Financial Marketers often find themselves having to understand and utilise new technologies in order to reach out to new and existing consumers, even as those consumers’ preferences rapidly change. Embracing Big Data by analysing both internal and external data, structured and unstructured, can help bank and credit union marketers keep pace with the massive changes sweeping across the financial industry.

Many financial marketers are already using data analysis software to successfully leverage their organisations’ data lakes in order to gain additional insights that could help to improve customer relations, deliver more relevant product offerings and create a more dedicated, bespoke customer experience, but even the most astute and progressive financial marketing professionals need to be asking the right questions of the right data sets before they can begin to extract any value from it.

Here are three common marketing challenges facing retail banks and credit unions, and how data analytics is helping to address them:

1. Millenials Don’t Want Traditional Banking

The Millennial generation is a paradox to many institutions. Some market studies report that Millennials are very careful with how and where they spend their money, whilst others reveal that they’re fickle and nomadic. The truth is that Millennials are not much different than other demographics when it comes to their needs and expectation of financial services. They want a personalised service that makes them feel like a valued customer — with every interaction through their channels of choice.

If marketers aren’t using analytics to understand what resonates with Millennials (and other customers) and further cultivate them, they are missing a golden opportunity. Financial marketers aren’t going to get the full picture of this from data within their own network, especially if they’re trying to reach new customers. This means using analytics to gain information from outside, unstructured sources such as social media, where Millennials are more than likely commenting about finance goals such as trying to pay off student loans, saving money, or moving out on their own, is necessary in order to fully understand this demographic and respond accordingly.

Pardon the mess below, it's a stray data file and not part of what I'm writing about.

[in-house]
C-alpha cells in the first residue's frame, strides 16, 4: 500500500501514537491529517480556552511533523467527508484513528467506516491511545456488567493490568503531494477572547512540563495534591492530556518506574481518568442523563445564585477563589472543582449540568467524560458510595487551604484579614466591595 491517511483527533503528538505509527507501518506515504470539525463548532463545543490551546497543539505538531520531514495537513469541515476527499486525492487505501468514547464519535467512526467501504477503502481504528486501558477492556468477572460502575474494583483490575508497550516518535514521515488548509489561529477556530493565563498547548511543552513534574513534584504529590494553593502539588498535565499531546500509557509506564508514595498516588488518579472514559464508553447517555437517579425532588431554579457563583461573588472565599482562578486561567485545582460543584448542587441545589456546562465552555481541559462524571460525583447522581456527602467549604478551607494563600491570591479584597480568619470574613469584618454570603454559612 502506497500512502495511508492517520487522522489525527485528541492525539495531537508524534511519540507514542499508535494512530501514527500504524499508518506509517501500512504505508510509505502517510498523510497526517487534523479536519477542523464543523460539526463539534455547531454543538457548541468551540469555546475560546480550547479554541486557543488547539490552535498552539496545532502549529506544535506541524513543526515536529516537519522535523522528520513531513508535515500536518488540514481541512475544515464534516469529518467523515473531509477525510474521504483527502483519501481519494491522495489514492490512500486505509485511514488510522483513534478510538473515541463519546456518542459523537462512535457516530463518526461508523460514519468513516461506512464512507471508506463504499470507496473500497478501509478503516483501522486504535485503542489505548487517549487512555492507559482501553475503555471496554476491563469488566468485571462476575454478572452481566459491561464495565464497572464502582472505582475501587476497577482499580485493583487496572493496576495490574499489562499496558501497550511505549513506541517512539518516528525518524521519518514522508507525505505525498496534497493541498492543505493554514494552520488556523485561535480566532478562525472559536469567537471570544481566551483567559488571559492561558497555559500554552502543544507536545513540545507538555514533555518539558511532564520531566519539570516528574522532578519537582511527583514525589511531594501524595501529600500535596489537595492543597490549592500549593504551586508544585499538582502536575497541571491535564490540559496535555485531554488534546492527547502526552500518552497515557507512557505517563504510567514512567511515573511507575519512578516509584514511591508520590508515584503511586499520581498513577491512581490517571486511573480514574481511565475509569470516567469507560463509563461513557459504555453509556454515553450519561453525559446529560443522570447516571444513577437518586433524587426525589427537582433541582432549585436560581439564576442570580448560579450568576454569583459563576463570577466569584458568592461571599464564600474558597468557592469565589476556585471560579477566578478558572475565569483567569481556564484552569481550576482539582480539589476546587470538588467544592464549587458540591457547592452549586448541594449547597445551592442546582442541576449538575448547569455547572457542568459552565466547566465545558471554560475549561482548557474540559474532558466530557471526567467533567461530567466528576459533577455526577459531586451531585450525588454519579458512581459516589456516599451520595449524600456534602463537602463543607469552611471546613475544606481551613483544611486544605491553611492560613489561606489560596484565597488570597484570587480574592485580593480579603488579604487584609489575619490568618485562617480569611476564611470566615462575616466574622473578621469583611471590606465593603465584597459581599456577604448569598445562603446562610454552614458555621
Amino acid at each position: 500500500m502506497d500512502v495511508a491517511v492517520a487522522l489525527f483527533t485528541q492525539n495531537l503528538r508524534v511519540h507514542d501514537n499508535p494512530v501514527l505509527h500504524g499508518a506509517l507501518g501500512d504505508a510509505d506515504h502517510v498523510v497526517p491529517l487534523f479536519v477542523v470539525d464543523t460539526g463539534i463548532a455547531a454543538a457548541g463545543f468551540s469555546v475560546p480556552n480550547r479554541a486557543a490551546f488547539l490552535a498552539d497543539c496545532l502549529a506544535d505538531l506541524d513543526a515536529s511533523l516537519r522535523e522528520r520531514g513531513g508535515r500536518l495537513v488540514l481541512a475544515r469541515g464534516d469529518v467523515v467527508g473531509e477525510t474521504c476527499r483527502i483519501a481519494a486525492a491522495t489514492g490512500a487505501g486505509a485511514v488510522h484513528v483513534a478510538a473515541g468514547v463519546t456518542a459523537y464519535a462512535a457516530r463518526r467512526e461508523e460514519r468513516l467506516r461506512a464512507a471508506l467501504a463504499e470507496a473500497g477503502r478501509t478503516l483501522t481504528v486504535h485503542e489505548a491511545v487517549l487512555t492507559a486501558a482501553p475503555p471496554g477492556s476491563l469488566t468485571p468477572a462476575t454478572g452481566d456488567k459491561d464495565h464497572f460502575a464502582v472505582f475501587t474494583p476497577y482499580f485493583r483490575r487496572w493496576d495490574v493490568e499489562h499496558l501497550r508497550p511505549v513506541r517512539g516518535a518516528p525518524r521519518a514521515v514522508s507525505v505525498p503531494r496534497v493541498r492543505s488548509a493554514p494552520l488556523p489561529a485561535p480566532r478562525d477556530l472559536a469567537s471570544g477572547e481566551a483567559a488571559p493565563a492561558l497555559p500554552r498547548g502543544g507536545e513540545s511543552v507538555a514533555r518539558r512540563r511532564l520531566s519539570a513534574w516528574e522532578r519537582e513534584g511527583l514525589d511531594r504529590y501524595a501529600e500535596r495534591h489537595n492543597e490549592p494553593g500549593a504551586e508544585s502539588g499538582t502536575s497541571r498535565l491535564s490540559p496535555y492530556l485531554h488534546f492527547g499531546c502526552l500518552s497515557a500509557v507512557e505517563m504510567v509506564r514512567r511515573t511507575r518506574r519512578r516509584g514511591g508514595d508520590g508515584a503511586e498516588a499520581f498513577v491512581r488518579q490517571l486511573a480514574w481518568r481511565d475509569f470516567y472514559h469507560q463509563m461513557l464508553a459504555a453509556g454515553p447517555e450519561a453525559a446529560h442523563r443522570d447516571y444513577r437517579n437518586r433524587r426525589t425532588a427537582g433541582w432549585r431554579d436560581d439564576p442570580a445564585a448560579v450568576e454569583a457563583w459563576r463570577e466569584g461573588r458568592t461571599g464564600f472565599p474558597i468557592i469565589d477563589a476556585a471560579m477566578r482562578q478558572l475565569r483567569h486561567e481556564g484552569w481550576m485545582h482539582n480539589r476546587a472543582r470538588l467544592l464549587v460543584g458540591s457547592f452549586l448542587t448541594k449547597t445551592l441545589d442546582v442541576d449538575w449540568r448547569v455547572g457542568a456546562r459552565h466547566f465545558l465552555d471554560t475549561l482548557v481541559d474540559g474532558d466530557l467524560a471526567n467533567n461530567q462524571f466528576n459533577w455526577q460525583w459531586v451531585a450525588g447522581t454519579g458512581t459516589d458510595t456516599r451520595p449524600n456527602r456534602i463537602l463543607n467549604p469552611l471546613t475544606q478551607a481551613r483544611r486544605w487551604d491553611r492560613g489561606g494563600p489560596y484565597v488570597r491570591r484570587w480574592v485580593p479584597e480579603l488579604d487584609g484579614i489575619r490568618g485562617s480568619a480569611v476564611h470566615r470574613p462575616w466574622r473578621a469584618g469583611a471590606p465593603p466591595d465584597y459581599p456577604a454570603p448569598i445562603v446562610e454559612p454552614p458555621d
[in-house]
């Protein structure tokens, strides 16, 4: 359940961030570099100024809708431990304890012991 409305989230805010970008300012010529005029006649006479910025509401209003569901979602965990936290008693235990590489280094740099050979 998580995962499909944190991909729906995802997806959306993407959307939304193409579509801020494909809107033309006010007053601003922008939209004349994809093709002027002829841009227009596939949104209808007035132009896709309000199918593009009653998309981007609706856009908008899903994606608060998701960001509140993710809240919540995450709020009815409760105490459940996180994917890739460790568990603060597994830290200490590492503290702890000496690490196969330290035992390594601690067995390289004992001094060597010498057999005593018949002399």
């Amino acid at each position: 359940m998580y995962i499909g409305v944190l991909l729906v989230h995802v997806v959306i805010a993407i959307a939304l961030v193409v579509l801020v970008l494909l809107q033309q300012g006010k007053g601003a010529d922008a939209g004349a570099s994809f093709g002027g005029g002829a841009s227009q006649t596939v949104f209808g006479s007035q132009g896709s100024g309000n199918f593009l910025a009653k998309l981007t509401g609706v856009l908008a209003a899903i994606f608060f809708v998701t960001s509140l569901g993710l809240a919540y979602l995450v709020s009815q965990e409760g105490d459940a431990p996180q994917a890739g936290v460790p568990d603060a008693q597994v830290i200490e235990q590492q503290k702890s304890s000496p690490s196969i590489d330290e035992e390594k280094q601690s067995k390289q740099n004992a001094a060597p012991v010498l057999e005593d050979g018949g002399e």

2. Customer Loyalty is Dead

In a report by renowned digital analyst and futurist Brian Solis, 71% of executives said their number one challenge is understanding the behaviour and impact of new customers. Staying on top of consumer behaviour is possible with greater use of data analysis technologies combined with critical decision-making. Marketers at financial services firms can achieve better results through data analysis, but a good first step is figuring out which business problems are a priority, and where the data exists to analyse and strategize around those problems from a marketing perspective.

Many banks and financial firms closely tie their customer relationships with loyalty programs, and while this strategy is successful in retaining valued current customers, it’s inwardly focused. Banks and credit unions need analytics that can help them evaluate unstructured, external data that can provide insight into other key metrics like brand awareness, brand consideration and brand perception.

3. Struggling to Define the Customer Experience

Institutions are collecting huge volumes of data to stay agile, refine and adapt their marketing and sales opportunities, and ultimately provide the best customer experience possible. Data from each customer touchpoint, social mentions, and publicly available digital channels is all part of the picture of what needs to be analysed to gain a holistic view of the customer experience.

But what is customer experience? It’s a buzzword that gets associated with a lot of elements pertaining to how a company interacts or approaches customers. The report from Brian Solis also found that “customer experience” is the top driver of digital transformation, supported by ongoing investments in IT and marketing technology. Attracting new customers is an obvious marketing goal, but keeping current customers satisfied is equally important. Marketing should apply analytics around metrics such as “buying experience” and “current customer engagement” to help them understand their customers. Analysing all available data is the fastest way to get closer to customers, and the closer an organisation is, the better experience it can deliver. This can help lead them through the decision funnel to purchase.

Read the full article here.